Lovely review of Glass Factory from Ra Press publisher and friend Dave Donahue

Book Review Marilyn McCabe’s


About 9 months ago I went to the local Humane Society looking for a gray tiger cat. I went there as I was still in a very dark place from the loss of a friend the previous November. I needed something to divert the pain and to focus for the good. I found a fully grown tiger who looked like a six month old kitten. At six lbs. she was – not once – but twice rescued. She had come into the shelter from a family evicted from their home in Winooski. She was filled with worms and fleas and ticks… And yet when I met her she came to me purring and happy and maybe even hopeful for something better… something maybe even to count on.

Still, when she came back home with us she spent two weeks in hiding under a bed only coming out at night to eat and use the box… But then one night she hopped onto my bed, purring, fairly confident now that this was a good place for her. And it has been a great time since ….

This long preamble and my cat came strongly to mind when I read Marilyn McCabe’s poem INCARNATE in her great new collection THE GLASS FACTORY. In fact, this small poem about the fragility of life and the uncaring irrevocable force of nature hit me in a powerfully emotional way I still can’t quite define – although I do believe it has to do with my thoughts about a 6 lb sickly little cat who was very close to oblivion …

The whole book is filled with such strong images – LAKESHORE LIMITED and FACTORY RUIN could describe the slow sad slide of structures (and maybe even civilization) throughout our land – esp. Upstate and esp. in the Adirondacks… Drive through Bakers Mills, drive through Port Henry and Mineville and North Hudson and these poems resonate…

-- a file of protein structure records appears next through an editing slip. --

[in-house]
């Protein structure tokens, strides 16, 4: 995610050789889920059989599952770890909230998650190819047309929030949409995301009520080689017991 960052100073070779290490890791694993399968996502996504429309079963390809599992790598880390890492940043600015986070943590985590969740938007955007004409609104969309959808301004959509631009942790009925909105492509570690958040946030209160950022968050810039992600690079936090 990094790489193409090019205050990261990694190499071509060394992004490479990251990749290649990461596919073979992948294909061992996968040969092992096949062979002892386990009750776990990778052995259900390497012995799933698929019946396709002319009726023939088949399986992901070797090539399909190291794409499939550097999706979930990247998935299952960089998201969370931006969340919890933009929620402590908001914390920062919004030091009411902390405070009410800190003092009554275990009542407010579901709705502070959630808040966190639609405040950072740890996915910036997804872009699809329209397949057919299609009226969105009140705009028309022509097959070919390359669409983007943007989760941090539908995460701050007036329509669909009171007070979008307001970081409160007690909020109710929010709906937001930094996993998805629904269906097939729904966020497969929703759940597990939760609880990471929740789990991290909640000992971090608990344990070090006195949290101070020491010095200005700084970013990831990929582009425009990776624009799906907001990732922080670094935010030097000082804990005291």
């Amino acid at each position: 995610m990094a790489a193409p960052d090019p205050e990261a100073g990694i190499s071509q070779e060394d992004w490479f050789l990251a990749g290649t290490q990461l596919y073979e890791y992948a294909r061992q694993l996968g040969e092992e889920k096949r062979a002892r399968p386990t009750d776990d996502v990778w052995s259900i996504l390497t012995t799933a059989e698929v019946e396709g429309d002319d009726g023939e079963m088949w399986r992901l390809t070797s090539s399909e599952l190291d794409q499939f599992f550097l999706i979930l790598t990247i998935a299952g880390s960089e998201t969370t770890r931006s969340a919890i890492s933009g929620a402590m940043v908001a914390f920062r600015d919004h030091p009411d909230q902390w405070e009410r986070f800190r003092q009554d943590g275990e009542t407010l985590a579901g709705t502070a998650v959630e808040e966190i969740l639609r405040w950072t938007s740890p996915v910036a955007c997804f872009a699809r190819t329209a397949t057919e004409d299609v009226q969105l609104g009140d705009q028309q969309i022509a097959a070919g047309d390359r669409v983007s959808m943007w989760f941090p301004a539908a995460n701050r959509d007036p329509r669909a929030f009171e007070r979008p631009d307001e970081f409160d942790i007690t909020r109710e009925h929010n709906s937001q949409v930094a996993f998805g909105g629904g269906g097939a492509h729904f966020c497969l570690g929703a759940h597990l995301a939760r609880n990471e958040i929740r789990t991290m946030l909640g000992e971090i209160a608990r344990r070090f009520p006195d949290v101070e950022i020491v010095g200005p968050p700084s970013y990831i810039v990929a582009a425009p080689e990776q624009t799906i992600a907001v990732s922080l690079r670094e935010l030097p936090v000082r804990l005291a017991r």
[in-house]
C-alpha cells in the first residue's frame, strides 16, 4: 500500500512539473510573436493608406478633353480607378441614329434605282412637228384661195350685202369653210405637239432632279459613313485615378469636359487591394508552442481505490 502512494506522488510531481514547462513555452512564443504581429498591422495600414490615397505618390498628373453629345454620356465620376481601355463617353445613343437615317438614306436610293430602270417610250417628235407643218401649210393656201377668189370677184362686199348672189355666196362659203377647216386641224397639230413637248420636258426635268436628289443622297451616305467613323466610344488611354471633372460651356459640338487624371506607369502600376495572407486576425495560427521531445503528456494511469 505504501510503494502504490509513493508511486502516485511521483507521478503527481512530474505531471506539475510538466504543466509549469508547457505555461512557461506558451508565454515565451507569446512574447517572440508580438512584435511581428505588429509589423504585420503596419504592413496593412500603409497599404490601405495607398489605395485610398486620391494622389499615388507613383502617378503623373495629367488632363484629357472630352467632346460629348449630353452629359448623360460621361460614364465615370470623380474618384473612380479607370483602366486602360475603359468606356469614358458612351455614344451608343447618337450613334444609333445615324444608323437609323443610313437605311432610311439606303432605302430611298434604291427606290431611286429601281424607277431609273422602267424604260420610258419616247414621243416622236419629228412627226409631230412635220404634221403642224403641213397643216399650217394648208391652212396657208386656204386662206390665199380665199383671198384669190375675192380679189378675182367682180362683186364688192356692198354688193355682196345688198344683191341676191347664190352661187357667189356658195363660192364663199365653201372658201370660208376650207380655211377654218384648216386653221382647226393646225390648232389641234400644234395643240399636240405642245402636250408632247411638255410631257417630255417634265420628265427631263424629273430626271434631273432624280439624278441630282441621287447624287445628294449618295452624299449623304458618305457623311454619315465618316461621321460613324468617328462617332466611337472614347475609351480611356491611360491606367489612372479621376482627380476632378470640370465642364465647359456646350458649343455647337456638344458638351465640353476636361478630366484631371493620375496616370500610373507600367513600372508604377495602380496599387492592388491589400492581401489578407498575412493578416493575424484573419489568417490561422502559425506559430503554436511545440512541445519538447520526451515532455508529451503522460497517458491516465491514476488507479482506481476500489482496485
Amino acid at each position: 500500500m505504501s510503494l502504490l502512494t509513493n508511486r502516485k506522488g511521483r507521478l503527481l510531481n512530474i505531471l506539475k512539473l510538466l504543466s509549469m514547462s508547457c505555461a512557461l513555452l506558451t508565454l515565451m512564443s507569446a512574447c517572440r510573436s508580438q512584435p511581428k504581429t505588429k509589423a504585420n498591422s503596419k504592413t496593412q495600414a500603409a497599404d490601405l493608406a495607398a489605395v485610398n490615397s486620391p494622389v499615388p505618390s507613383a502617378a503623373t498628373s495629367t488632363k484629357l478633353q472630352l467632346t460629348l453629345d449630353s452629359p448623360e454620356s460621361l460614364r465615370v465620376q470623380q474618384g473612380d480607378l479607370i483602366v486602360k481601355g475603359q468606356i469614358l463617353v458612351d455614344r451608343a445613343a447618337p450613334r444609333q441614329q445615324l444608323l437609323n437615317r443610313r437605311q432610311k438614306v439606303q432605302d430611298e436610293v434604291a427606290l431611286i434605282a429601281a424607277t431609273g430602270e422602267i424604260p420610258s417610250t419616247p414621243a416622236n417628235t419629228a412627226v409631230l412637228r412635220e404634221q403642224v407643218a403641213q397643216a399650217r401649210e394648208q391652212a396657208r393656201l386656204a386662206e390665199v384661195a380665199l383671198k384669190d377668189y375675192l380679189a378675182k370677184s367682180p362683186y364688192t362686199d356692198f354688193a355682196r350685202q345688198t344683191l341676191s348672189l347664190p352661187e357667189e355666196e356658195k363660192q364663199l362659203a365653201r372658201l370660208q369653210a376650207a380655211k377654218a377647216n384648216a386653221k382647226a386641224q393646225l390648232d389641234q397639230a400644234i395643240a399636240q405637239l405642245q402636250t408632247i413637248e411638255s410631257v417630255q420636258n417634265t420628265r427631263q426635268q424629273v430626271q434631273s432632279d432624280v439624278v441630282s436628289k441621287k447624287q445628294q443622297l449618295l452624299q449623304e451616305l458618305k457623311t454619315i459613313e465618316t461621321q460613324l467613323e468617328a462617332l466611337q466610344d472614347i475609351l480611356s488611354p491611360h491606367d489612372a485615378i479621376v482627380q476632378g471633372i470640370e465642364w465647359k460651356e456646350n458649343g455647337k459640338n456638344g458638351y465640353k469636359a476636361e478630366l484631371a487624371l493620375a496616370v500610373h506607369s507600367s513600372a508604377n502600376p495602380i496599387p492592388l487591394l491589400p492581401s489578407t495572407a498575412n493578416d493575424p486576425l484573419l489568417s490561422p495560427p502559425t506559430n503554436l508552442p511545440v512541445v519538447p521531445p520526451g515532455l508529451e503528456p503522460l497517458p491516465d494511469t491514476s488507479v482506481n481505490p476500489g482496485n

Read aloud CAPE MAY and ON HEARING THE CALL TO PRAYER OVER THE MARCELLUS SHALE ON EASTER MORNING – wow… they seem to sing to the ear  – they are structured so well when you listen… (also GOOGLE Vimeo AT FREEMAN’S FARM by Marilyn and listen to Marilyn’s voice in this powerful anti war film!)

The book is filled with wonderful side roads into philosophy and art and history. Speaking of side roads her poem STONE CHURCH ROAD brought to mind a back road I recently drove down in Crown Point after many years – the Wolcott Road…

a wonderfully wistful location …..Reading the poem gave me a déjà vu like aha moment…

For me, in the end, GLASS FACTORY is about the fragility of all life, whether one is standing in thoughtful contemplation upon a frozen pond in winter, or watching nature do its inevitable work using time and happenstance as its weapons, or playing out our human relationships , always fearing, as in the Glass Menagerie, that the gentleman caller will accidentally drop the small figurine, breaking off the horn of the unicorn,  making common once more something that was once quite unique…

 GLASS FACTORY is a unique book. A powerful book… A great read…. Dave

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